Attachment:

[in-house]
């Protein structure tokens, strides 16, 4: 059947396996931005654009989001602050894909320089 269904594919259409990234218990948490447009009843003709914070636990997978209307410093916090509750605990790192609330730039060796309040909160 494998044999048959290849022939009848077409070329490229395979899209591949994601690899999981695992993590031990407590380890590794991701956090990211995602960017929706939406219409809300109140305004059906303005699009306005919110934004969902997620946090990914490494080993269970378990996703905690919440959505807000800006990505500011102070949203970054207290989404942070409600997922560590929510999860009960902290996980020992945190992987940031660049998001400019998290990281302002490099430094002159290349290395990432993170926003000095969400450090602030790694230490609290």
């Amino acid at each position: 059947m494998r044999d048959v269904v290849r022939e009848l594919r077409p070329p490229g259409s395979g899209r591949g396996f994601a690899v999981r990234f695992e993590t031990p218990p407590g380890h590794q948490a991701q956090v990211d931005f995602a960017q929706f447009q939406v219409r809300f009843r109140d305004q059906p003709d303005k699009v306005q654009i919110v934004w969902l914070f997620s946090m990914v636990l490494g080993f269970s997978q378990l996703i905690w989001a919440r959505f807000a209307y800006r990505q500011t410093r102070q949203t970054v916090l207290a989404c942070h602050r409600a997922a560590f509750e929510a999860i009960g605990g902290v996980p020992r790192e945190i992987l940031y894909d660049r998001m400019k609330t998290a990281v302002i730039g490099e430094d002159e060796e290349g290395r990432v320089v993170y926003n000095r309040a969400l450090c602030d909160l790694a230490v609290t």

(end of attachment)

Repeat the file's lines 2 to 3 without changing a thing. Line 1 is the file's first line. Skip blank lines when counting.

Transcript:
């Protein structure tokens, strides 16, 4: 059947396996931005654009989001602050894909320089 269904594919259409990234218990948490447009009843003709914070636990997978209307410093916090509750605990790192609330730039060796309040909160 494998044999048959290849022939009848077409070329490229395979899209591949994601690899999981695992993590031990407590380890590794991701956090990211995602960017929706939406219409809300109140305004059906303005699009306005919110934004969902997620946090990914490494080993269970378990996703905690919440959505807000800006990505500011102070949203970054207290989404942070409600997922560590929510999860009960902290996980020992945190992987940031660049998001400019998290990281302002490099430094002159290349290395990432993170926003000095969400450090602030790694230490609290």
């Amino acid at each position: 059947m494998r044999d048959v269904v290849r022939e009848l594919r077409p070329p490229g259409s395979g899209r591949g396996f994601a690899v999981r990234f695992e993590t031990p218990p407590g380890h590794q948490a991701q956090v990211d931005f995602a960017q929706f447009q939406v219409r809300f009843r109140d305004q059906p003709d303005k699009v306005q654009i919110v934004w969902l914070f997620s946090m990914v636990l490494g080993f269970s997978q378990l996703i905690w989001a919440r959505f807000a209307y800006r990505q500011t410093r102070q949203t970054v916090l207290a989404c942070h602050r409600a997922a560590f509750e929510a999860i009960g605990g902290v996980p020992r790192e945190i992987l940031y894909d660049r998001m400019k609330t998290a990281v302002i730039g490099e430094d002159e060796e290349g290395r990432v320089v993170y926003n000095r309040a969400l450090c602030d909160l790694a230490v609290t």